A further vessel was charged with 2000 ml of cold water, and 67.5 g of 50% strength by weight sodium hydroxide solution were added with stirring, followed by the contents of the stirred vessel. A temperature of about 35 C. became established. To hydrolyze the ethylene carbonate and propylene carbonate, the mixture was subsequently stirred for one hour and then brought with 80 ml of sulfuric acid (76% strength by weight) to pH 4.5-4.0. After the acid had been added, the contents were heated to about 95 C. in order to dissolve the dye completely.

The mixture was clarified to remove small amounts of impurities. The filtrate was heated to 90 C., 257 ml of concentrated hydrochloric acid were added, and the mixture was subsequently stirred for about 30 minutes. 450 g of sodium chloride were then added, the mixture was stirred for a further 30 minutes, during which the dye became precipitated as a resin in droplet form, and 1800 g of ice were added. The temperature fell to about 60 C., and the droplets became solid in granule form. The mixture was subsequently stirred for 30 minutes and the granules were isolated by filtration with suction. Drying at 80 C. left the dye (chloride) in the form of a free-flowing, virtually dustless granular product.

EXAMPLE 4

A stirred vessel was charged with 645 g of a 1:1 v/v mixture of ethylene carbonate and propylene carbonate, and 30 g of magnesium oxide were added with stirring without exceeding 30 C. 1290 g of Rhodamine 2C base and 550 g of diethyl sulfate (98% strength by weight) were then added. The batch was heated with stirring to the onset of an exothermic reaction, and the internal temperature was allowed to rise to 130 C. 1000 ml of cold water were added after one hour of stirring at 120 C., and the batch was subsequently stirred at 80 C. for 15 minutes to hydrolyze the remaining ethylene carbonate and propylene carbonate.

A further vessel was charged with 5000 ml of water at a temperature of 80 C., followed by the contents of the stirred vessel with stirring, and 1000 g of sodium chloride were added, the dye becoming precipitated as a resin in droplet form. 1500 g of ice were then added, and the batch was cooled down to 60 C., the droplets forming solid granules. The batch was subsequently stirred for 30 minutes, the granules were isolated by filtration with suction. The drying at 80 C. left the dye in the form of a free-flowing, virtually dustless granular product comprising a mixture of chloride and ethosulfate.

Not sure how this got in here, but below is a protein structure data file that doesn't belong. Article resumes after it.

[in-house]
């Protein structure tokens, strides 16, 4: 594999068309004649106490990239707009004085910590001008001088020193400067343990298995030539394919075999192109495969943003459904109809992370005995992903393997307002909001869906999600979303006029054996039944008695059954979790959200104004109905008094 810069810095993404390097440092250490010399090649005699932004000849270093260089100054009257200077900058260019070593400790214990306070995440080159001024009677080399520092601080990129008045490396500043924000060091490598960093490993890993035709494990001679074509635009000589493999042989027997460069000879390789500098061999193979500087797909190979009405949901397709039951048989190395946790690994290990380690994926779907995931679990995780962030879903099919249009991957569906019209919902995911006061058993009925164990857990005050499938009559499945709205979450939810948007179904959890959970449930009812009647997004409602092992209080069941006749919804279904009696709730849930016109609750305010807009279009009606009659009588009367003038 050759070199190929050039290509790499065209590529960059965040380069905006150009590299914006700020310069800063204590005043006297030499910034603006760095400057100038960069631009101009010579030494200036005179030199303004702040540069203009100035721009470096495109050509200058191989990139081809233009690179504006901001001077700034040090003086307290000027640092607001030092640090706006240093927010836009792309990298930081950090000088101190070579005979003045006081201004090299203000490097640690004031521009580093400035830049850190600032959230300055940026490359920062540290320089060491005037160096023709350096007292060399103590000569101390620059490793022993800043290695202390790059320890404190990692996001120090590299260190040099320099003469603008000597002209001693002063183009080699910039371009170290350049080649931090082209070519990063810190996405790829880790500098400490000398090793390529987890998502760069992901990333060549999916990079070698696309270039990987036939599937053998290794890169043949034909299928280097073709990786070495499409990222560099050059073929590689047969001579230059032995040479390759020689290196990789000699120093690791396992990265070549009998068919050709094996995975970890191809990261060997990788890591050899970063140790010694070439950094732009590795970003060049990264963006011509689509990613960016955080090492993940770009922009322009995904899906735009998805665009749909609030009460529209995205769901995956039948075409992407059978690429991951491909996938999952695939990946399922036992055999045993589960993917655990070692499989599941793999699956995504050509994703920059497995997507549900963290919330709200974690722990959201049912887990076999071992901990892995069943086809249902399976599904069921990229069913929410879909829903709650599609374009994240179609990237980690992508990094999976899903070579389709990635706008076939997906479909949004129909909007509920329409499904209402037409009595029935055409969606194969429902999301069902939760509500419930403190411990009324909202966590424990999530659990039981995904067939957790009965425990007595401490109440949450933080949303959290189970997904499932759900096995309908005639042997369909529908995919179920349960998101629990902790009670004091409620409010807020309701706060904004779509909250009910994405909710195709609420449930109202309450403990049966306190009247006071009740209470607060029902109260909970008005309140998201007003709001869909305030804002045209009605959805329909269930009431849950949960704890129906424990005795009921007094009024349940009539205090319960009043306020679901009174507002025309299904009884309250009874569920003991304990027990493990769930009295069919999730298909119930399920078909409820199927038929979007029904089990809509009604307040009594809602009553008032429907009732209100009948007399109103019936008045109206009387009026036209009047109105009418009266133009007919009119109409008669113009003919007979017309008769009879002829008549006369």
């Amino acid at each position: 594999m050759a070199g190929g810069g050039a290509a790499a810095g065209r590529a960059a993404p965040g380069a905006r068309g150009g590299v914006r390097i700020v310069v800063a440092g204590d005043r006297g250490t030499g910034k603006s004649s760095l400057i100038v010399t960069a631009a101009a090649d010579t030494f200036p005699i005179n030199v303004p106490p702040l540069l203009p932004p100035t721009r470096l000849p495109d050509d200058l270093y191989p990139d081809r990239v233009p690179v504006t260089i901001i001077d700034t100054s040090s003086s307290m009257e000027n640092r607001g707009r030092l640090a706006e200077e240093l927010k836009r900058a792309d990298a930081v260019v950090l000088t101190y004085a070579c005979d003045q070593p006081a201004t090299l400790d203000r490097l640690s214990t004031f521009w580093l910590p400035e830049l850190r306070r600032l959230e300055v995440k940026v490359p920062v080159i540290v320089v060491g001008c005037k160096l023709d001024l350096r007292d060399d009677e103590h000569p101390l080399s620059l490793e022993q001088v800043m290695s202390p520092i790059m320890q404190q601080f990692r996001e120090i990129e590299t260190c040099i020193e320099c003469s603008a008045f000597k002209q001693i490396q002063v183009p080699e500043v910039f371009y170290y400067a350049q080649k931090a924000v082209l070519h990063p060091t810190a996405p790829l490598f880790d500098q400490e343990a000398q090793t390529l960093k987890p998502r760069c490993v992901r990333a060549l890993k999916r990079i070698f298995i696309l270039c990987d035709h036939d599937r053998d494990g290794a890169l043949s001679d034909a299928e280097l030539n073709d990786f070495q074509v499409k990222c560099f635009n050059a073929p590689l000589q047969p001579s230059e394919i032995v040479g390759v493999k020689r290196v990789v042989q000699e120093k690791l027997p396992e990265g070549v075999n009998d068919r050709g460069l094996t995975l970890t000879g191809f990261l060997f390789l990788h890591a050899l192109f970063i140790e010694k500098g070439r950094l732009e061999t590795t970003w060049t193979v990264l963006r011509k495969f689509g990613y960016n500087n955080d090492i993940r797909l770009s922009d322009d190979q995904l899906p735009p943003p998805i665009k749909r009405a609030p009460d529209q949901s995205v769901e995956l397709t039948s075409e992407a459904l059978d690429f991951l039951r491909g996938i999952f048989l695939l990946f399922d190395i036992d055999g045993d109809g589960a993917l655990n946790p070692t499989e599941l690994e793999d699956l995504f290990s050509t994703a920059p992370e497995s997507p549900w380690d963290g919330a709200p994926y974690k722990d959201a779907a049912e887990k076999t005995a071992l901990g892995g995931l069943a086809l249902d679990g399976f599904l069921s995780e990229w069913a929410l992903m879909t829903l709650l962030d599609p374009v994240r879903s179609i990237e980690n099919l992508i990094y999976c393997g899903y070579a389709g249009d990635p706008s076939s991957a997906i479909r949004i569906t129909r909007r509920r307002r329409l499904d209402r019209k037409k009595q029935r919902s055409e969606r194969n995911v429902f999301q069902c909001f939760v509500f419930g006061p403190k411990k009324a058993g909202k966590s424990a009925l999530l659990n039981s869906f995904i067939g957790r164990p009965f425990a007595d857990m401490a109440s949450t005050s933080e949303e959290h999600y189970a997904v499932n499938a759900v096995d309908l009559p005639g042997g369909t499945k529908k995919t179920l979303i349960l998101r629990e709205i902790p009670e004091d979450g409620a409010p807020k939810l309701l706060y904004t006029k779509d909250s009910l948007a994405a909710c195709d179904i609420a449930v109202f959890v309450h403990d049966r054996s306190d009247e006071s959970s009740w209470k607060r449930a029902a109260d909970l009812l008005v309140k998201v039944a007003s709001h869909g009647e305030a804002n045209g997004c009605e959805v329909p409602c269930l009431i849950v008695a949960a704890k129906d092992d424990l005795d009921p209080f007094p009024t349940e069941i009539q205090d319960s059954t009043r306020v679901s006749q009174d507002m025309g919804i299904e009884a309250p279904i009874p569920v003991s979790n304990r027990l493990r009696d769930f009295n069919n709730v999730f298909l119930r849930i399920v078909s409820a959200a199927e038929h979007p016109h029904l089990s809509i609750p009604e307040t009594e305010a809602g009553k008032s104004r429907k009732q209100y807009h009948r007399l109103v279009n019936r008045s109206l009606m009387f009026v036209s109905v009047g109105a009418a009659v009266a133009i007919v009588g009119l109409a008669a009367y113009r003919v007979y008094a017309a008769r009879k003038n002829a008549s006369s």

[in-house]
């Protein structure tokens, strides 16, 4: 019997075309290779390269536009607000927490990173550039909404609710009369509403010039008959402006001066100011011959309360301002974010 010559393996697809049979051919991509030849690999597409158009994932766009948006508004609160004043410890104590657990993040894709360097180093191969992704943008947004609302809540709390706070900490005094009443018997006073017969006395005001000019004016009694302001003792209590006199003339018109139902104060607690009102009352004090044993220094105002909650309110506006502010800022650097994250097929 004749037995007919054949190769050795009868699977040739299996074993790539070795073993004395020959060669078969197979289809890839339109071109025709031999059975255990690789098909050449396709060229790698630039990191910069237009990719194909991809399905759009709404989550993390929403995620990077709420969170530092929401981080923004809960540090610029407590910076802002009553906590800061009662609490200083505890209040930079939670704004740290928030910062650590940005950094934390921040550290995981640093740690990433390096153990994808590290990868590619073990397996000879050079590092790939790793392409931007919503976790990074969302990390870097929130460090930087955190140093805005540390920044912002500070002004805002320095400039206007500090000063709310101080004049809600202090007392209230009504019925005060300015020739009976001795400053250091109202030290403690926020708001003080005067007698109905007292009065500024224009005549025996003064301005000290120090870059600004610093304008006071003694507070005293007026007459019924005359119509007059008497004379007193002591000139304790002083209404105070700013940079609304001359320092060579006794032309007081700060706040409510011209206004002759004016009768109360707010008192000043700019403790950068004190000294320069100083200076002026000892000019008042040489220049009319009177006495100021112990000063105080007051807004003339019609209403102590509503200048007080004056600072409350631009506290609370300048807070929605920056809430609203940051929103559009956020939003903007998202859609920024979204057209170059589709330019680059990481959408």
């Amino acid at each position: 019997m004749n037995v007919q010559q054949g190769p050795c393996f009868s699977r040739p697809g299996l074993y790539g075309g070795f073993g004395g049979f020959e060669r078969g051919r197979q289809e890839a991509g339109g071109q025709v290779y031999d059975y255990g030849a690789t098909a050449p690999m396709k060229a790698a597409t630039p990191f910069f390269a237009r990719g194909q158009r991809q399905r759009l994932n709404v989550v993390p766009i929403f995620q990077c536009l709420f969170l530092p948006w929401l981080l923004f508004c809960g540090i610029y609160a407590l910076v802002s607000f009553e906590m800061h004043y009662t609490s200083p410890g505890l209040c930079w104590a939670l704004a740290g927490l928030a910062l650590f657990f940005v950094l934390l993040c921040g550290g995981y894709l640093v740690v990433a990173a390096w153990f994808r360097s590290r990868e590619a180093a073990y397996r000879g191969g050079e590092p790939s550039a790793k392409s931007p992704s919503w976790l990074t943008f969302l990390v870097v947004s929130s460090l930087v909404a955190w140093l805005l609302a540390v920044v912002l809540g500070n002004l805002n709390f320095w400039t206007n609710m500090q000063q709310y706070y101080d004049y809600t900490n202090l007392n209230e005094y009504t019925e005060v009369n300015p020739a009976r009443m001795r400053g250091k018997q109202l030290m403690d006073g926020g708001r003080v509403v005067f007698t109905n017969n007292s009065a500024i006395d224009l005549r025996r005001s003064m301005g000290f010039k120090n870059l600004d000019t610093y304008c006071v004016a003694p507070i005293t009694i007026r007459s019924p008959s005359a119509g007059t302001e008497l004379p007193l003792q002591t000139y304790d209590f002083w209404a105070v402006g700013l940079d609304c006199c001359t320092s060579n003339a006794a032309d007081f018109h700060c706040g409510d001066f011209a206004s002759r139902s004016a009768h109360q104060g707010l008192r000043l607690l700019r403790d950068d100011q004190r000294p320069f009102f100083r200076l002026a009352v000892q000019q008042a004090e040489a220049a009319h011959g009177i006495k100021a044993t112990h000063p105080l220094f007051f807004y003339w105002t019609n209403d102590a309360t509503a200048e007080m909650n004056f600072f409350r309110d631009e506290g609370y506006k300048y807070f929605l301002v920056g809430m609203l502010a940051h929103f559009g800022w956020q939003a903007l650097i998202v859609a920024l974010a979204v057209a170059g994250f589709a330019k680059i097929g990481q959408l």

Patent Citations
Cited PatentFiling datePublication dateApplicantTitle
US2576293 *Jul 11, 1949Nov 27, 1951Ici LtdDyestuffs
US3708499 *Nov 20, 1970Jan 2, 1973Basf AgRhodamine dyes which are sparingly soluble or insoluble in water
US3767358 *Sep 1, 1971Oct 23, 1973Du PontRhodamine dye composition
US3883529 *Dec 4, 1972May 13, 1975Ici LtdNew cellulose reactive dyestuffs
US4165434 *Jun 1, 1977Aug 21, 1979Max-Planck-Gesellschaft Zur Forderung Der Wissenschaften E.V.Laser dyes comprising fluorescent and laser dyestuff residues
US4749796 *Dec 6, 1985Jun 7, 1988Hodogaya Chemical Co., Ltd.Xanthene derivative and a production process of the same
DE2138179A1 *Jul 30, 1971Feb 8, 1973Basf AgEsterified rhodamine dye mfr - by reaction of rhodamine bases with dialkyl sulphates in oxygen-contg solvents
DE3531272A1 *Sep 2, 1985Mar 12, 1987Basf AgProcess for the preparation of esterified Rhodamine dyestuffs
Referenced by
Citing PatentFiling datePublication dateApplicantTitle
US5047559 *Jan 22, 1991Sep 10, 1991United States Department Of EnergyNovel fluorinated laser dyes
US5111472 *May 14, 1991May 5, 1992The United States Of America As Represented By The United States Department Of EnergyFluorinated laser dyes
US5250708 *Aug 13, 1991Oct 5, 1993Milliken Research CorporationPoly(oxyalkylene) substituted aminophenol intermediate and xanthene colorant
US5331097 *Aug 13, 1991Jul 19, 1994Milliken Research CorporationPoly(oxyalkylene) substituted xanthene colorant and method for making the same
US5556992 *Sep 2, 1994Sep 17, 1996Universite De MontrealNovel rhodamine derivatives for photodynamic therapy of cancer and in vitro purging of the leukemias
US5773460 *Jul 1, 1996Jun 30, 1998Universite De MontrealRhodamine derivatives for photodynamic therapy of cancer and in vitro purging of the leukemias
Classifications
U.S. Classification549/227, 549/226, 549/225
International ClassificationC09B67/54, C09B67/00, C09B11/24
Cooperative ClassificationC09B11/24, C09B67/0095, C09B67/0096
European ClassificationC09B67/00S, C09B67/00P11D, C09B11/24
Legal Events
DateCodeEventDescription
Sep 12, 1990ASAssignment
Owner name: BASF AKTIENGESELLSCHAFT, 6700 LUDWIGSHAFEN, RHEINL
Free format text: ASSIGNMENT OF ASSIGNORS INTEREST.;ASSIGNOR:SCHMEIDL, KARL;REEL/FRAME:005439/0170
Effective date: 19900830
Jun 6, 1994FPAYFee payment
Year of fee payment: 4
Jul 7, 1998REMIMaintenance fee reminder mailed
Dec 13, 1998LAPSLapse for failure to pay maintenance fees
Feb 23, 1999FPExpired due to failure to pay maintenance fee
Effective date: 19981211